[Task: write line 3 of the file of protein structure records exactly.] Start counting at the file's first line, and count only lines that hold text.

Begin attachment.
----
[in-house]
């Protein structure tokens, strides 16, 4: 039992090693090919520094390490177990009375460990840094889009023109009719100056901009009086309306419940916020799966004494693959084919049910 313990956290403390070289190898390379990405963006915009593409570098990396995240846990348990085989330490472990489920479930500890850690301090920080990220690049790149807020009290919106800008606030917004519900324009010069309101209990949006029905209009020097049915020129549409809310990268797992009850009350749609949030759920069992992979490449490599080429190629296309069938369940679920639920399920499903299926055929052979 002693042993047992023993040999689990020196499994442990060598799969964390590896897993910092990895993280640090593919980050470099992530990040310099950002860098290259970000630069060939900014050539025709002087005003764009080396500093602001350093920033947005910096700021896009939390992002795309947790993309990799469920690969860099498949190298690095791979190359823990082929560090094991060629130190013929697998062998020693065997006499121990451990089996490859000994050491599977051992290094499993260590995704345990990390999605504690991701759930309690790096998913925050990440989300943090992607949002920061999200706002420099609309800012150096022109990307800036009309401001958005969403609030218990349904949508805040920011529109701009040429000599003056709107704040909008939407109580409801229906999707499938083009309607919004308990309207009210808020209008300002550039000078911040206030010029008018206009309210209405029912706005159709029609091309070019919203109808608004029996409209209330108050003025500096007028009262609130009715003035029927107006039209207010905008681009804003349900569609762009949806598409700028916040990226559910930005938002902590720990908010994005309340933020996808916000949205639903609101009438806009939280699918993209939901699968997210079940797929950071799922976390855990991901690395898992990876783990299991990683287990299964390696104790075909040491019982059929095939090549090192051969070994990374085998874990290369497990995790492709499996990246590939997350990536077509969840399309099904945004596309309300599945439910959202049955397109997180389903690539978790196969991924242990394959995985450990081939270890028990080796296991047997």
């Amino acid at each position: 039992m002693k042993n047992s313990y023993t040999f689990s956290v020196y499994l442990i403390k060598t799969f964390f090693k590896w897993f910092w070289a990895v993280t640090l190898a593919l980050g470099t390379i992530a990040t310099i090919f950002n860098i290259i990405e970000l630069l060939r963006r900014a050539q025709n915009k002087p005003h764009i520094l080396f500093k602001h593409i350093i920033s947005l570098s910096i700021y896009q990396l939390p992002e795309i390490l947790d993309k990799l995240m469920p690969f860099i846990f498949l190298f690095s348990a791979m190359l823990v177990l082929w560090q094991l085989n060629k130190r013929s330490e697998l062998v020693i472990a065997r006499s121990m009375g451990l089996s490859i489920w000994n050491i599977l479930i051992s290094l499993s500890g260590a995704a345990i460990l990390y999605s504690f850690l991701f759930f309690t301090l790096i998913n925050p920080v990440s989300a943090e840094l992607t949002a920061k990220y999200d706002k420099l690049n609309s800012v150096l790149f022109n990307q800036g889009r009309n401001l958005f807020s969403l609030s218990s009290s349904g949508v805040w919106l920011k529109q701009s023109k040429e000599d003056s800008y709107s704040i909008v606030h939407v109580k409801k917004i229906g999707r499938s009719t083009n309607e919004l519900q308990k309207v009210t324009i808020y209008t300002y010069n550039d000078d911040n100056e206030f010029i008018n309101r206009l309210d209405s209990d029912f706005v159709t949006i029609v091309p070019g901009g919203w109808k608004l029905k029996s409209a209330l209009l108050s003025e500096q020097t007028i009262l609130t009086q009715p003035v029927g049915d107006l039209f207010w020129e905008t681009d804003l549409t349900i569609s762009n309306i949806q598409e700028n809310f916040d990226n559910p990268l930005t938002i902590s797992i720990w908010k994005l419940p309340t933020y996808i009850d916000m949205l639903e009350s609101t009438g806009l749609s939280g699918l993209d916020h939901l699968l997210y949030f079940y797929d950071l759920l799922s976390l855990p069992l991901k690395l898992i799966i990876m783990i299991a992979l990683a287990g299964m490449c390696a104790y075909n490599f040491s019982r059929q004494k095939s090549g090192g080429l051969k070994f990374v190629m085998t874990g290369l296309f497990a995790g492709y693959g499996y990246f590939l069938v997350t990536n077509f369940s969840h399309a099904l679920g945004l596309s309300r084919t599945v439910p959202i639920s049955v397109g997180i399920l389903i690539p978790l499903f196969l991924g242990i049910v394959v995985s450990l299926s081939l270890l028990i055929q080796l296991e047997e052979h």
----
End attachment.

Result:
């Amino acid at each position: 039992m002693k042993n047992s313990y023993t040999f689990s956290v020196y499994l442990i403390k060598t799969f964390f090693k590896w897993f910092w070289a990895v993280t640090l190898a593919l980050g470099t390379i992530a990040t310099i090919f950002n860098i290259i990405e970000l630069l060939r963006r900014a050539q025709n915009k002087p005003h764009i520094l080396f500093k602001h593409i350093i920033s947005l570098s910096i700021y896009q990396l939390p992002e795309i390490l947790d993309k990799l995240m469920p690969f860099i846990f498949l190298f690095s348990a791979m190359l823990v177990l082929w560090q094991l085989n060629k130190r013929s330490e697998l062998v020693i472990a065997r006499s121990m009375g451990l089996s490859i489920w000994n050491i599977l479930i051992s290094l499993s500890g260590a995704a345990i460990l990390y999605s504690f850690l991701f759930f309690t301090l790096i998913n925050p920080v990440s989300a943090e840094l992607t949002a920061k990220y999200d706002k420099l690049n609309s800012v150096l790149f022109n990307q800036g889009r009309n401001l958005f807020s969403l609030s218990s009290s349904g949508v805040w919106l920011k529109q701009s023109k040429e000599d003056s800008y709107s704040i909008v606030h939407v109580k409801k917004i229906g999707r499938s009719t083009n309607e919004l519900q308990k309207v009210t324009i808020y209008t300002y010069n550039d000078d911040n100056e206030f010029i008018n309101r206009l309210d209405s209990d029912f706005v159709t949006i029609v091309p070019g901009g919203w109808k608004l029905k029996s409209a209330l209009l108050s003025e500096q020097t007028i009262l609130t009086q009715p003035v029927g049915d107006l039209f207010w020129e905008t681009d804003l549409t349900i569609s762009n309306i949806q598409e700028n809310f916040d990226n559910p990268l930005t938002i902590s797992i720990w908010k994005l419940p309340t933020y996808i009850d916000m949205l639903e009350s609101t009438g806009l749609s939280g699918l993209d916020h939901l699968l997210y949030f079940y797929d950071l759920l799922s976390l855990p069992l991901k690395l898992i799966i990876m783990i299991a992979l990683a287990g299964m490449c390696a104790y075909n490599f040491s019982r059929q004494k095939s090549g090192g080429l051969k070994f990374v190629m085998t874990g290369l296309f497990a995790g492709y693959g499996y990246f590939l069938v997350t990536n077509f369940s969840h399309a099904l679920g945004l596309s309300r084919t599945v439910p959202i639920s049955v397109g997180i399920l389903i690539p978790l499903f196969l991924g242990i049910v394959v995985s450990l299926s081939l270890l028990i055929q080796l296991e047997e052979h």